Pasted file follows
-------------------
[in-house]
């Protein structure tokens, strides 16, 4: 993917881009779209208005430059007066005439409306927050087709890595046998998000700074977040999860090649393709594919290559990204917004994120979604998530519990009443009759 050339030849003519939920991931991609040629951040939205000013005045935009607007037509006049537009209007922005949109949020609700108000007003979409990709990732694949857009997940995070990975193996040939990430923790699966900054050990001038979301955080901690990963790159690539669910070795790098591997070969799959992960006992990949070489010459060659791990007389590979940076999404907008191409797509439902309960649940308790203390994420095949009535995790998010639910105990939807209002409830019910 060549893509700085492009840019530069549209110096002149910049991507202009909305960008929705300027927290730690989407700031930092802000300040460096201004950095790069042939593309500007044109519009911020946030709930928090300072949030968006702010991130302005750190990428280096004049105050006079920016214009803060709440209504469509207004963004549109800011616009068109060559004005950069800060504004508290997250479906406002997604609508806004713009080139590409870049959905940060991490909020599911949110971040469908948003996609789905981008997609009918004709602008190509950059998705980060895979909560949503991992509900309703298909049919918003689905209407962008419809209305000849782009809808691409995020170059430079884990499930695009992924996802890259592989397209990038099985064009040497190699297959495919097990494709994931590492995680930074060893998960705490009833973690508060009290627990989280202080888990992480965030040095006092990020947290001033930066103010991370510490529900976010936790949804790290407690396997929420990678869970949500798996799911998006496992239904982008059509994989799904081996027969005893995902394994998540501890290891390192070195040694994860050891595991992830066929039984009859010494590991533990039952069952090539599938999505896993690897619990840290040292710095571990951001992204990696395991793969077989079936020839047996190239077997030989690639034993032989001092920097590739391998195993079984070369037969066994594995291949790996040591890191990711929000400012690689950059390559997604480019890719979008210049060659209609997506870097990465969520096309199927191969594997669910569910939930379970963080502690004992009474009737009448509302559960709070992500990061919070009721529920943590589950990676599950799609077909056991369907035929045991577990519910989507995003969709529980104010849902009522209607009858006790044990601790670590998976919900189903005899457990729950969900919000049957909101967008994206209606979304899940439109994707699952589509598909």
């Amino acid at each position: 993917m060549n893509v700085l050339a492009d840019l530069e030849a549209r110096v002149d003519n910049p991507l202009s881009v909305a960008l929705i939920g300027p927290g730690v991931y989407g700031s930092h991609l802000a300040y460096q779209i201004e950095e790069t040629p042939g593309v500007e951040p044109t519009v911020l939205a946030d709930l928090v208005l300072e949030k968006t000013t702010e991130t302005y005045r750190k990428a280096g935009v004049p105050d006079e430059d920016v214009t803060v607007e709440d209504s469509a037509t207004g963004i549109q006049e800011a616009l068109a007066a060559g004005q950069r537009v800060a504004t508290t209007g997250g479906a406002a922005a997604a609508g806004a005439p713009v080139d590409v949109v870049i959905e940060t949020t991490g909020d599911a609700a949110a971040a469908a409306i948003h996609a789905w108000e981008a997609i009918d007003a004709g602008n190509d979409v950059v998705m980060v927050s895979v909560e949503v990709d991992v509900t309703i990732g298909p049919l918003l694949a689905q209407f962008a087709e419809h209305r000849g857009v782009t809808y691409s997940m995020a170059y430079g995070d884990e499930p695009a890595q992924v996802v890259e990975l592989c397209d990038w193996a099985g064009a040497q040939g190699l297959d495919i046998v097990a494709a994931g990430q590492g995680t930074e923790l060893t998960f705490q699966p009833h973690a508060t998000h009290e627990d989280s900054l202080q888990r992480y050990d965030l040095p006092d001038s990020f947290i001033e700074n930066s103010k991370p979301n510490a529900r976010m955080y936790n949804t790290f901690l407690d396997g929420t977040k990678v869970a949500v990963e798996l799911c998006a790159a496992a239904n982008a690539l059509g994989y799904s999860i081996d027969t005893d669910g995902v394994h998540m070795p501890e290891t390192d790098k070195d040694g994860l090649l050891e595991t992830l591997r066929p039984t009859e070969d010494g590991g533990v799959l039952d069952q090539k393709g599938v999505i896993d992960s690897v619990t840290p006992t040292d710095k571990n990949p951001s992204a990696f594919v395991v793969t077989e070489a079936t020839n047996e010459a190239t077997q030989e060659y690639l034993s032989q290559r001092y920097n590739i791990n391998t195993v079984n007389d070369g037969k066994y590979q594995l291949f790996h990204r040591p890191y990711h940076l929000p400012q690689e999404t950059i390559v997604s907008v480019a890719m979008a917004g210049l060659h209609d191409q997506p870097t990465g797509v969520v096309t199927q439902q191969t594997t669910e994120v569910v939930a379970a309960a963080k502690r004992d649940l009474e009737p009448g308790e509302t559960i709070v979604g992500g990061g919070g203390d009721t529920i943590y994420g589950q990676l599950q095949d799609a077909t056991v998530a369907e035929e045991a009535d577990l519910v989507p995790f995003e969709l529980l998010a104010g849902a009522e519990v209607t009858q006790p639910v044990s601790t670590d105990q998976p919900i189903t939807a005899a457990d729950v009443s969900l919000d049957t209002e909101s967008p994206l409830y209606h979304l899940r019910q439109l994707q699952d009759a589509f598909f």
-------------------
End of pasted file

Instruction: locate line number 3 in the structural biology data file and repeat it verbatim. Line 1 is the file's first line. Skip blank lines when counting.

């Amino acid at each position: 993917m060549n893509v700085l050339a492009d840019l530069e030849a549209r110096v002149d003519n910049p991507l202009s881009v909305a960008l929705i939920g300027p927290g730690v991931y989407g700031s930092h991609l802000a300040y460096q779209i201004e950095e790069t040629p042939g593309v500007e951040p044109t519009v911020l939205a946030d709930l928090v208005l300072e949030k968006t000013t702010e991130t302005y005045r750190k990428a280096g935009v004049p105050d006079e430059d920016v214009t803060v607007e709440d209504s469509a037509t207004g963004i549109q006049e800011a616009l068109a007066a060559g004005q950069r537009v800060a504004t508290t209007g997250g479906a406002a922005a997604a609508g806004a005439p713009v080139d590409v949109v870049i959905e940060t949020t991490g909020d599911a609700a949110a971040a469908a409306i948003h996609a789905w108000e981008a997609i009918d007003a004709g602008n190509d979409v950059v998705m980060v927050s895979v909560e949503v990709d991992v509900t309703i990732g298909p049919l918003l694949a689905q209407f962008a087709e419809h209305r000849g857009v782009t809808y691409s997940m995020a170059y430079g995070d884990e499930p695009a890595q992924v996802v890259e990975l592989c397209d990038w193996a099985g064009a040497q040939g190699l297959d495919i046998v097990a494709a994931g990430q590492g995680t930074e923790l060893t998960f705490q699966p009833h973690a508060t998000h009290e627990d989280s900054l202080q888990r992480y050990d965030l040095p006092d001038s990020f947290i001033e700074n930066s103010k991370p979301n510490a529900r976010m955080y936790n949804t790290f901690l407690d396997g929420t977040k990678v869970a949500v990963e798996l799911c998006a790159a496992a239904n982008a690539l059509g994989y799904s999860i081996d027969t005893d669910g995902v394994h998540m070795p501890e290891t390192d790098k070195d040694g994860l090649l050891e595991t992830l591997r066929p039984t009859e070969d010494g590991g533990v799959l039952d069952q090539k393709g599938v999505i896993d992960s690897v619990t840290p006992t040292d710095k571990n990949p951001s992204a990696f594919v395991v793969t077989e070489a079936t020839n047996e010459a190239t077997q030989e060659y690639l034993s032989q290559r001092y920097n590739i791990n391998t195993v079984n007389d070369g037969k066994y590979q594995l291949f790996h990204r040591p890191y990711h940076l929000p400012q690689e999404t950059i390559v997604s907008v480019a890719m979008a917004g210049l060659h209609d191409q997506p870097t990465g797509v969520v096309t199927q439902q191969t594997t669910e994120v569910v939930a379970a309960a963080k502690r004992d649940l009474e009737p009448g308790e509302t559960i709070v979604g992500g990061g919070g203390d009721t529920i943590y994420g589950q990676l599950q095949d799609a077909t056991v998530a369907e035929e045991a009535d577990l519910v989507p995790f995003e969709l529980l998010a104010g849902a009522e519990v209607t009858q006790p639910v044990s601790t670590d105990q998976p919900i189903t939807a005899a457990d729950v009443s969900l919000d049957t209002e909101s967008p994206l409830y209606h979304l899940r019910q439109l994707q699952d009759a589509f598909f």